For this disabled athlete, sports are about more than play. It's all about empowerment.
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Mallory Weggemann has been a competitive swimmer since she was 7 years old. But her future as an athlete took an unexpected turn when she was 18.

In 2008, she went to the hospital to receive her third and final epidural injection that was supposed to help with debilitating post-shingles back pain. Instead, 18-year-old Weggemann was left a paraplegic with complete loss of movement from her abdomen down.

Determined to return to swimming, she was back in the pool just three months later. Her older sister found an article in the local newspaper about the Paralympic Swimming Trials at the University of Minnesota.


Through the encouragement of her family, Weggemann attended the trials as a spectator with her sister and met several of the U.S. National Team coaches as well as her former coach, Jim Andersen.

Encouraged to join, Weggemann became a two-time Paralympian, winning medals in both the 2012 and 2016 Paralymic Games.

Gold medallist Mallory Weggemann of the United States poses on the podium during the medal ceremony for the Women's 50m Freestyle at the London 2012 Paralympic Games. Photo by Christopher Lee/Getty Images.

Weggemann now serves as an active voice for athletes of all abilities as a public speaker and board member on disability rights.

And, despite a new medical setback three years ago — the development of a painful nerve condition called complex regional pain syndrome — Weggemann is still training to compete in Tokyo in 2020.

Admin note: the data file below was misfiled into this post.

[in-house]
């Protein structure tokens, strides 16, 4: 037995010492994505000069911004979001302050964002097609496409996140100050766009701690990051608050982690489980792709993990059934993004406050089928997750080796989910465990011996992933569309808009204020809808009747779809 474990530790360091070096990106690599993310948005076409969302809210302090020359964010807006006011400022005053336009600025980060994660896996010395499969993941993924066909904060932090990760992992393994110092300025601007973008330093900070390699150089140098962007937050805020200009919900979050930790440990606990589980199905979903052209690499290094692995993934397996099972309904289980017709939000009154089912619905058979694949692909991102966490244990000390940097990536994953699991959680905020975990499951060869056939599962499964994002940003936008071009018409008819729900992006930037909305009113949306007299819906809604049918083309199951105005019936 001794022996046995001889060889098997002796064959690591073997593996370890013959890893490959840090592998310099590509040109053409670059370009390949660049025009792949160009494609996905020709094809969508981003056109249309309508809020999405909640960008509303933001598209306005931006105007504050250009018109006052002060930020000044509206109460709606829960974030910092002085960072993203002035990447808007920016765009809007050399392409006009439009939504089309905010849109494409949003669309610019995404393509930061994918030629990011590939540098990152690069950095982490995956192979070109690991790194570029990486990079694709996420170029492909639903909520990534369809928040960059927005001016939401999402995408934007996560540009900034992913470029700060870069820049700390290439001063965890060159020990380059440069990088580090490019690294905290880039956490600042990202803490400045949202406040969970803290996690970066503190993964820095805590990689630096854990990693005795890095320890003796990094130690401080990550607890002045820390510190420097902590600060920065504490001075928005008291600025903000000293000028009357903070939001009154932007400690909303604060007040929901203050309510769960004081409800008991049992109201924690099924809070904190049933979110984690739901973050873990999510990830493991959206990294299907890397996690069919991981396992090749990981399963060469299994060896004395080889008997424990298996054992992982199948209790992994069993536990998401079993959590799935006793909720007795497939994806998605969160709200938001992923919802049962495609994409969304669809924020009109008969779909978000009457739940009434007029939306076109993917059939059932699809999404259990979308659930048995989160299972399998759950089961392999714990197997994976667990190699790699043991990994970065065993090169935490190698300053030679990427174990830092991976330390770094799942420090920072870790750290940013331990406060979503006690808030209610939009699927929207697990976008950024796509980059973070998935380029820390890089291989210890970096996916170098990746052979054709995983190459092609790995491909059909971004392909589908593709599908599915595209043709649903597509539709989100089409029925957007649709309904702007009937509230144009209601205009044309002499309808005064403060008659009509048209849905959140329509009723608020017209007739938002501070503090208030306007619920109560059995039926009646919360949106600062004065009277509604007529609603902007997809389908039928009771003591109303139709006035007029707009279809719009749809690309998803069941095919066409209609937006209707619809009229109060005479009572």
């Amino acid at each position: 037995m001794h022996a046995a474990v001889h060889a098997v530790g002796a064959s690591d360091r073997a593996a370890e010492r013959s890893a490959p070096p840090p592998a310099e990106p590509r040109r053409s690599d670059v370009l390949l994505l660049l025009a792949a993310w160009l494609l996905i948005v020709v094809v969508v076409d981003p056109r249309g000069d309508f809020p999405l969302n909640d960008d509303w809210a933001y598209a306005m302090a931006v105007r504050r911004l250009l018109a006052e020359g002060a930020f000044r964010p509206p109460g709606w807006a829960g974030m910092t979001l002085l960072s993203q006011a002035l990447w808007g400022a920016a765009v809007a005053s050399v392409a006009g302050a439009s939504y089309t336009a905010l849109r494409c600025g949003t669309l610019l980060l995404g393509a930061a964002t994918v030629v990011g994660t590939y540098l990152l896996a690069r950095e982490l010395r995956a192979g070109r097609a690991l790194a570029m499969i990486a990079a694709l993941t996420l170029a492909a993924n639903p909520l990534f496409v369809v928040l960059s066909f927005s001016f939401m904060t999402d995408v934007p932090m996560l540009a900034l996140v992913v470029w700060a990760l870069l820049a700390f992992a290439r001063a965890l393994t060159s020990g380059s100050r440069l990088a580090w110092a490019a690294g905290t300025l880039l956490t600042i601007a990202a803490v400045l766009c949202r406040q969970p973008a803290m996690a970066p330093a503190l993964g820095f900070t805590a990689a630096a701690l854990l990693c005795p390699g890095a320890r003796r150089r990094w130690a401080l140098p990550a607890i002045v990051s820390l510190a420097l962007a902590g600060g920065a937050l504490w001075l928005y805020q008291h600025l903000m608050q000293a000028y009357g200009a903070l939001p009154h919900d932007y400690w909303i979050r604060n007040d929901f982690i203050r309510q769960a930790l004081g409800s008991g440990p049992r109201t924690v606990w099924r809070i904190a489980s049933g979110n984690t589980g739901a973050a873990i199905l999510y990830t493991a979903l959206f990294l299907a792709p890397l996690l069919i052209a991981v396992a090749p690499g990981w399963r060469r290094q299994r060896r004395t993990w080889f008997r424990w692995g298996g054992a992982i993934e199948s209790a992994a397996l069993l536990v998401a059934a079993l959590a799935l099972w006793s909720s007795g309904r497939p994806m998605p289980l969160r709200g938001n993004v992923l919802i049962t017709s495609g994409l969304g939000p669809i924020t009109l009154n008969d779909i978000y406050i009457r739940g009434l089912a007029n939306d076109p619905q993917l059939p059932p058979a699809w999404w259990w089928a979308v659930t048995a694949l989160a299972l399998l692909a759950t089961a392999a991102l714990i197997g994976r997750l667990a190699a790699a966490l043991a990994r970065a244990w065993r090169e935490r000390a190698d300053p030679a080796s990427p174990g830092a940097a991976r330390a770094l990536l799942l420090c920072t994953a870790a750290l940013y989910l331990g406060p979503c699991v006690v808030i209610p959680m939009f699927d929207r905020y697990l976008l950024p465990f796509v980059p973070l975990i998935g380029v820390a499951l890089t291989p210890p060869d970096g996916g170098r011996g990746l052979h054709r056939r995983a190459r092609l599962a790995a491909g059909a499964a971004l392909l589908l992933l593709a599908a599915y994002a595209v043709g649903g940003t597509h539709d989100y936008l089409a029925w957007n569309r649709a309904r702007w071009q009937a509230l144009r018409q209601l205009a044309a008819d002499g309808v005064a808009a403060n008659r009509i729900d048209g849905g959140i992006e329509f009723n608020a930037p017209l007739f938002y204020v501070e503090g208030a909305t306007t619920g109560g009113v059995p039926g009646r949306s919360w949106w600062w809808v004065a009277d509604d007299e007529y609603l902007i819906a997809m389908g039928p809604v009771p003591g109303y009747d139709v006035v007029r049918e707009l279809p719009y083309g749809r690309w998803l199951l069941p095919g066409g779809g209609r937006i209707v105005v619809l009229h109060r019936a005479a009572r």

We caught up with her to find out how her perception of ability is changing sports for good.

You’ve said your wheelchair can take you further than your legs ever could. What does that mean?

I look back, and there was a lot of heartbreak and a lot of loss with my injury but also a lot of blessings. I was just 18 years old. In so many ways, the biggest lesson I’ve gotten from this journey is to truly learn what it means to be alive and to live life with purpose. I didn’t really fully grasp that until life drastically changed for me.

I’ve had so many more opportunities since my injury, and I think that’s because of the mindset. And I know that every moment truly is a gift because you never know when life can change.

What role have your coaches played in overcoming your injury?

I've had two significant coaches: one who coached me from when I was injured through the 2012 games, and then one who coached me into Rio and will coach me going into Tokyo. Both of those gentlemen have served as just such fantastic role models in my life.

My first coach was Jim Andersen. He was my first coach right after I became paralyzed and was the one who kind of had that impact on me initially where he never limited my capability. He never told me I couldn't do something.